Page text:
tips for helping your toddler switch to a big kid bed

5. Don’t be above threatening your child.

Regardless of which parenting philosophy you subscribe to, I think we all agree that certain actions have consequences. I kept Tallulah’s crib in her room for a few weeks post transition. I told her that if she got out of bed before mommy or daddy came to get her, she would go back in the crib for her next nap or nighttime. It was a non-negotiable. I explained to her that it wasn’t safe for her to walk around at night when we were sleeping, and that if she needed help, she could call for us and we would come help her. (I still have a monitor in her room and it’s staying there until she’s 18). It took her one night back in the crib for her to get the idea.

tips for helping your toddler transition to a big kid bed

6. Celebrate the milestone!

It’s a big moment for every family, so make it special! For us, it meant saying goodbye to her nursery (which felt very “baby”) and hello to a bedroom she could grow up in. We plan to be in this home for years, so it was important to create a space that Tallulah could be in throughout her childhood. Since I was already in the middle of designing the rest of house, I asked my friend Jesse (of Jette Creative) to help me come up with an idea that was kid-friendly but one she could also grow with her. Tallulah loves elephants, so when we found this beautiful “Jungle Dream” wallpaper, we let the rest of the room develop from there. I really wanted the room to feel special and personal to her, so when I told Tallulah that Baby Liam’s mommy designed the bedding for her big girl bed (Swiss Dot in Blush by LC Lauren Conrad) she thought that was the coolest thing ever…although I’m pretty sure she now thinks she’s literally the only one on the planet with that bedding. Oops! And since I am unabashed about living vicariously through my child, I’ve always wanted a canopy bed and thought adding a cool “safari tent” to hang over it would make the room feel extra special and cozy. So the good news is that even Tallulah does happen to outgrow her room, I know I won’t.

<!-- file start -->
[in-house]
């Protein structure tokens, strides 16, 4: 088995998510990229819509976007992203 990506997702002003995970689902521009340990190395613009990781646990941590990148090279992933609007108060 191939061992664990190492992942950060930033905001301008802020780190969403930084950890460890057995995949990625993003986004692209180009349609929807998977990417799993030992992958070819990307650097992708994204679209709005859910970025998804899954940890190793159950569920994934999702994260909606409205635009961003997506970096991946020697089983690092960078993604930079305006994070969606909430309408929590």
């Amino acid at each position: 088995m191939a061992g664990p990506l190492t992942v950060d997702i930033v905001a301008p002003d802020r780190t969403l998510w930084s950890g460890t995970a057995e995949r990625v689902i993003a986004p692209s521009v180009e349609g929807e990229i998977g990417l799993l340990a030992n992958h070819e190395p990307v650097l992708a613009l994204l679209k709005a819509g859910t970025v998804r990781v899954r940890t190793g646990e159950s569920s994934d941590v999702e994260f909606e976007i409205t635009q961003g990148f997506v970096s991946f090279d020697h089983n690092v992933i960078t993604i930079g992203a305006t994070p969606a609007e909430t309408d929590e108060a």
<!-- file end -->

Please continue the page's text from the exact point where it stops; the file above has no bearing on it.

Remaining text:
What did I miss?

I’d love to hear your tips and tricks for making the big switch!

Xo Leslie

Shop This Story…

Photos: Emma Feil Photography
Design: Jette Creative
Bedding: LC Lauren Conrad
Storage Baskets: The Little Market
Mermaid: The Little Market
Wallpaper: Aimee Wilder
Bed Frame: Wayfair
Canopy: Walmart
Crown Throw Pillow: Target
Framed Letter Print: Sugarboo & Co.
Floor Lamp: Target
Velvet Pouf: Urban Outfitters
Nightstand: West Elm
Table Lamp: Target
Bookshelf: IKEA
Bookshelf Legs: Prettypegs
Area Rug: Lorena Canals
Curtains: PBteen
Moths Print: Minted
Botanical Print: Minted
Big Moth Print: Minted
Elephant Head Wall Hanging: World Market
Bookrack: Pottery Barn Kids
Tutu: Wraredoll